History of Montisi
Montisi is a small village in the Comune of Montalcino, south of Siena and close to Pienza. It is situated on a hill which marks the border between the vast expanses of the Crete Senesi and the beautiful Val d’Orcia. The origins of the village are Etruscan. Its name probably derives from the name of temple close to the village dedicated to the goddess Iside – hence Monte Iside.
The history of Montisi in records from the Xll century show that Montisi was one of the bases of the Counts della Scialenga who were part of the wider Cacciaconte family. Over many years the citizens of the village of Montisi gained their independence and eventually it became a Comune in its own right.
In 1291, 3 brothers from the Cacciaconte family sought to impose partition on the village. This was fiercely resisted and a year later Simone Cacciaconte attacked the village. He conquered the area by force devastating buildings and the surrounding lands. It is this action that is remembered in the annual Giostra di Simone.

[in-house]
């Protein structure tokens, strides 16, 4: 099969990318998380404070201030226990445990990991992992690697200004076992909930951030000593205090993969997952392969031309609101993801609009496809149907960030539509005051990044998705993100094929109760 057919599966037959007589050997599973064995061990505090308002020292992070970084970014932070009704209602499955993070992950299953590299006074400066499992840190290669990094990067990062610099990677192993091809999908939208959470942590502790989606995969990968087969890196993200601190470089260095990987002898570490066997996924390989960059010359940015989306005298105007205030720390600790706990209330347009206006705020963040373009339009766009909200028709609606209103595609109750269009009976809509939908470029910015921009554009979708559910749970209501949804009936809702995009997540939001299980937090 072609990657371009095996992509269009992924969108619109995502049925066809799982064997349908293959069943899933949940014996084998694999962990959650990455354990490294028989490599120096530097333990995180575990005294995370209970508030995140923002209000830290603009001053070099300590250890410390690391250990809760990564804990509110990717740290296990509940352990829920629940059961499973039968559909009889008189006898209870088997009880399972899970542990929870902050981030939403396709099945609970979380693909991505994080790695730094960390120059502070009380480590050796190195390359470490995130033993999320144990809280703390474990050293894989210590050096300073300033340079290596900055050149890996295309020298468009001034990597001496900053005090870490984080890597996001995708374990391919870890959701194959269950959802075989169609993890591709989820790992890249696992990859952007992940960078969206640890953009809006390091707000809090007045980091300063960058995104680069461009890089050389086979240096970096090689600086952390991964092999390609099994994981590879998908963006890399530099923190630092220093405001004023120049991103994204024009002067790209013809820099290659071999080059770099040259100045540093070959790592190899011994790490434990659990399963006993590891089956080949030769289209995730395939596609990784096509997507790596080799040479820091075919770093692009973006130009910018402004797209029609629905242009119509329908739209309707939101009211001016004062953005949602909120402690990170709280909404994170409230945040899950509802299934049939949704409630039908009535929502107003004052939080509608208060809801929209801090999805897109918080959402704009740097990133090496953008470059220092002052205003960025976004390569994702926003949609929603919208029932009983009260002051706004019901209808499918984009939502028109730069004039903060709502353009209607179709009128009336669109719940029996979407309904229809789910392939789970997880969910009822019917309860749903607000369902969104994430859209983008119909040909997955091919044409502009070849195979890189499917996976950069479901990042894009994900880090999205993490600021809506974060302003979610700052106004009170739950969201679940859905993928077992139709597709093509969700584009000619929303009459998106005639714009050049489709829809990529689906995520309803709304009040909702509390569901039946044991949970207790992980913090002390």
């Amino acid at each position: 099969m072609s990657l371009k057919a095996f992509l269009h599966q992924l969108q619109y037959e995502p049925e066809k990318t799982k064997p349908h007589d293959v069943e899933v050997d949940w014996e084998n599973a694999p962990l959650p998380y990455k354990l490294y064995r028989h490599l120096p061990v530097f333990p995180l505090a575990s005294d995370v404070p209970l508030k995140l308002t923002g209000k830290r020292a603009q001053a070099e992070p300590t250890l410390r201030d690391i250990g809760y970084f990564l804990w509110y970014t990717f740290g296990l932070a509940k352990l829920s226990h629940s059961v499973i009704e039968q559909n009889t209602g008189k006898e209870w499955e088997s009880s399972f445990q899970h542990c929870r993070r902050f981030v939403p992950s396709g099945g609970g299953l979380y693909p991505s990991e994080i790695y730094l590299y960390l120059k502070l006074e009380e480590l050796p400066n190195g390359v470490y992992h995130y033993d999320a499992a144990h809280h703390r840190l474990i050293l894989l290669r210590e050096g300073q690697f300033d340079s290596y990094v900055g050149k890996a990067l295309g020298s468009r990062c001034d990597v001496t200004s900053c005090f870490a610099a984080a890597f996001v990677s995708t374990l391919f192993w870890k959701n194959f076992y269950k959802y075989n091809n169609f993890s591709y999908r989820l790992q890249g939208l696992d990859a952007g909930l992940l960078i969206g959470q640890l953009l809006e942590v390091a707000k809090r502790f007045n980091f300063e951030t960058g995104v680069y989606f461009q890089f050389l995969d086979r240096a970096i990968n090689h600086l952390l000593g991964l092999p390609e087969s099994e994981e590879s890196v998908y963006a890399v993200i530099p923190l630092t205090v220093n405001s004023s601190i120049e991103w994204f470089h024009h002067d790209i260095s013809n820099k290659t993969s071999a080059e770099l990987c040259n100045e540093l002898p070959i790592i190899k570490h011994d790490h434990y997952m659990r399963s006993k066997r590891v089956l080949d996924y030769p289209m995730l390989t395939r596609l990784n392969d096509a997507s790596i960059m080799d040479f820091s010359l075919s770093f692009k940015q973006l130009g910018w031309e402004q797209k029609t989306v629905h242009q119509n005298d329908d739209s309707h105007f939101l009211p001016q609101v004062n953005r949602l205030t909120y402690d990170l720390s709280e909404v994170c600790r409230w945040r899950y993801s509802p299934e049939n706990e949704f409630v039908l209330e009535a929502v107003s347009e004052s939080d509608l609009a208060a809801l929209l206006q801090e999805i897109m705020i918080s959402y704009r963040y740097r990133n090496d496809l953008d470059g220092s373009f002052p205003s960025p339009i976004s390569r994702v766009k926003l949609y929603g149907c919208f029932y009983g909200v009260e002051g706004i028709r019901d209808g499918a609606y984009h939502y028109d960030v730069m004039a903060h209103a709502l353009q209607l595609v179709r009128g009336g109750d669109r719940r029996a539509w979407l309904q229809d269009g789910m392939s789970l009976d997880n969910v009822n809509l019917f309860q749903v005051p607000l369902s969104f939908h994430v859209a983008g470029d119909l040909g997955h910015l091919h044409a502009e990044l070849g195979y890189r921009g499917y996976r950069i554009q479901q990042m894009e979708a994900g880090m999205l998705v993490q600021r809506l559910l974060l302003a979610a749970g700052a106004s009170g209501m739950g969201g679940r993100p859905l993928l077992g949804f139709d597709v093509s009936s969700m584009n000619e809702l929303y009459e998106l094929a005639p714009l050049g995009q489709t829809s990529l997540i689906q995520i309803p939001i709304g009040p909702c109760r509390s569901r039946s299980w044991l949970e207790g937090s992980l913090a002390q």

The inhabitants then appealed to Siena for justice and the Cacciaconte brothers were banished. The castle and lands were eventually left by Simone Cacciaconte in his will to the famous hospital in Siena. This is called Santa Maria della Scala. They in turn, built the Grancia which is the fortified grange that stands at the south of the town.
More changes came at the end of the XVII century when Santa Maria delle Scala sold the Grancia to the Mannucci Benincasa family. They built a palazzo for the family close to the main square. This palazzo and the Grancia are still owned and lived in by the descendants of the original purchasers.
In 1777 Montisi ceased to be a Comune in its own right and was amalgamated with Trequanda. In the mid 1800s a deal was struck with San Giovanni D’Asso for a better water supply and Montisi became a ward of that Comune.
Both during and after the World Wars Montisi became involved in lignite mining. A legacy still remains of these skills in the form of a rifugio or refuge. This was dug into a local hill to serve as a hiding place for locals during the bombing of the area when allied forces marched their way through Central Italy. Sadly, as the German forces evacuated the area they chose to blow up the tower attached to the Grancia. This had been a landmark for many miles around and was a smaller replica of the La Mangia tower in Siena.
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